Reports: Saudi Prince, Gov’t Officials Dead in Helicopter Crash

A Blackhawk Helicopter

Middle Eastern news outlets are claiming an aircraft carrying Prince Mansour bin Muqrin, deputy governor of the Asir Region, and several other Saudi government officials crashed near the provincial capital of Ahba Sunday.

The English-language edition of Saudi government-owned Al-Arabiya News reported the group was traveling by Blackhawk helicopter on a tour of several infrastructure projects in the region and showed a video of the group boarding the helicopter.

Sources were initially conflicted as to whether the group was traveling by helicopter or plane, but were agreed that all eight officials aboard were killed. Lebanon’s LBC Group, for example, reported a helicopter, and showed photographs of the wreckage. Al-Arabiya News later affirmed this determination. Saudi News 50 posted a video of the wreckage on Twitter:

The Asir Region, of which Mansour was the deputy governor, borders Yemen, whose Houthi rebels, sworn enemies of the Saudi government and allies of Iran, are suspected in an attempt at a missile attack at King Khalid International Airport outside Riyadh this Saturday. No reports of foul play were forthcoming for this incident.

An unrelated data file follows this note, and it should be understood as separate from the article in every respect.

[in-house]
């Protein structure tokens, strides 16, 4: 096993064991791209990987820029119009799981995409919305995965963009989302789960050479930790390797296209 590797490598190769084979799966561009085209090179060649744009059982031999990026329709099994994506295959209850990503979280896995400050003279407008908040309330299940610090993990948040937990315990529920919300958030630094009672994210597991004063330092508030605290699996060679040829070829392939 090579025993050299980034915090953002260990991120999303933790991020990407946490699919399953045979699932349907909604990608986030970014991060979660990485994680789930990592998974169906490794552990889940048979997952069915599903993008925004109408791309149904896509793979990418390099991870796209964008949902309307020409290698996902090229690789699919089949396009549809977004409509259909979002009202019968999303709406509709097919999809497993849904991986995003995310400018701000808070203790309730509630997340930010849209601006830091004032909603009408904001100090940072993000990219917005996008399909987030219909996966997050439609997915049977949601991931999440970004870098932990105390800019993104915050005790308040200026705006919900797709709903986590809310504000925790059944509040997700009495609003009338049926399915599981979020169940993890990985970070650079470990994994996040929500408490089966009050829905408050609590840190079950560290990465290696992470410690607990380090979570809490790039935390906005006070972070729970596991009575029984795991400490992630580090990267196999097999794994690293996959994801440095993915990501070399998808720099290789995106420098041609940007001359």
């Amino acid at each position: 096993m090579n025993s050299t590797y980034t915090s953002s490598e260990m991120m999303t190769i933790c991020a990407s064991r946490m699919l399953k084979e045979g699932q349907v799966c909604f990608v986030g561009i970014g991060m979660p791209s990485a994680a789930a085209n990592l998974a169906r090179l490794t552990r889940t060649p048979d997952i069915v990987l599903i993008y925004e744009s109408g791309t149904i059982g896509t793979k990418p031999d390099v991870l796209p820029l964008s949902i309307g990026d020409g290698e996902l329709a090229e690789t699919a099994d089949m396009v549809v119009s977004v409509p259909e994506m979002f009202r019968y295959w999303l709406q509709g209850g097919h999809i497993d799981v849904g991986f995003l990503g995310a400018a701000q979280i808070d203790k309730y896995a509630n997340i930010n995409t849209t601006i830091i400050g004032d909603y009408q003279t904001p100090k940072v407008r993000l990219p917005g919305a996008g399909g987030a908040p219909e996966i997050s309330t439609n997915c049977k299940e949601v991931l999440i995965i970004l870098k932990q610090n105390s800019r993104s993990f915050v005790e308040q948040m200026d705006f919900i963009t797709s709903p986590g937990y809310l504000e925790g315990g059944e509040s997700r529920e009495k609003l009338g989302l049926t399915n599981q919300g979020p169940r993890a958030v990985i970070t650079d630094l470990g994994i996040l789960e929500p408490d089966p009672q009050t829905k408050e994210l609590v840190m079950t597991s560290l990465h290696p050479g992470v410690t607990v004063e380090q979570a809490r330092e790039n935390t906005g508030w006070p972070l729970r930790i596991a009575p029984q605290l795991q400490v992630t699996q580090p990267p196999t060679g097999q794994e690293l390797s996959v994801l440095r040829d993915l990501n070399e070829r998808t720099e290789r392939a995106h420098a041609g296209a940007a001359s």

Prince Mansour was not, by all reports, caught up in the Kingdom’s sweeping anti-corruption investigations. Middle East expert Micheal Horowitz, for example, was quick to tamp down talk the deaths could be tied to those arrests on Twitter:

In addition to his role as deputy governor, Mansour served as an advisor at the Court of the Crown Prince, a important central government body in the Kingdom. He is one of 14 children of Prince Muqrin bin Abdulaziz, who briefly served as crown prince, the second most powerful position in Saudi Arabia, and was the director general of the Saudi Intelligence Agency from 2005-2012. Prince Muqrin is a central member of the ruling House of Saud and was once considered a contender for the throne.

Al Arabiya later identified two of the other officials as the secretary and the undersecretary of the Asir region, the latter of whom is named Sulayman al-Juraish. The identities of the other five occupants of the helicopter are not yet clear.


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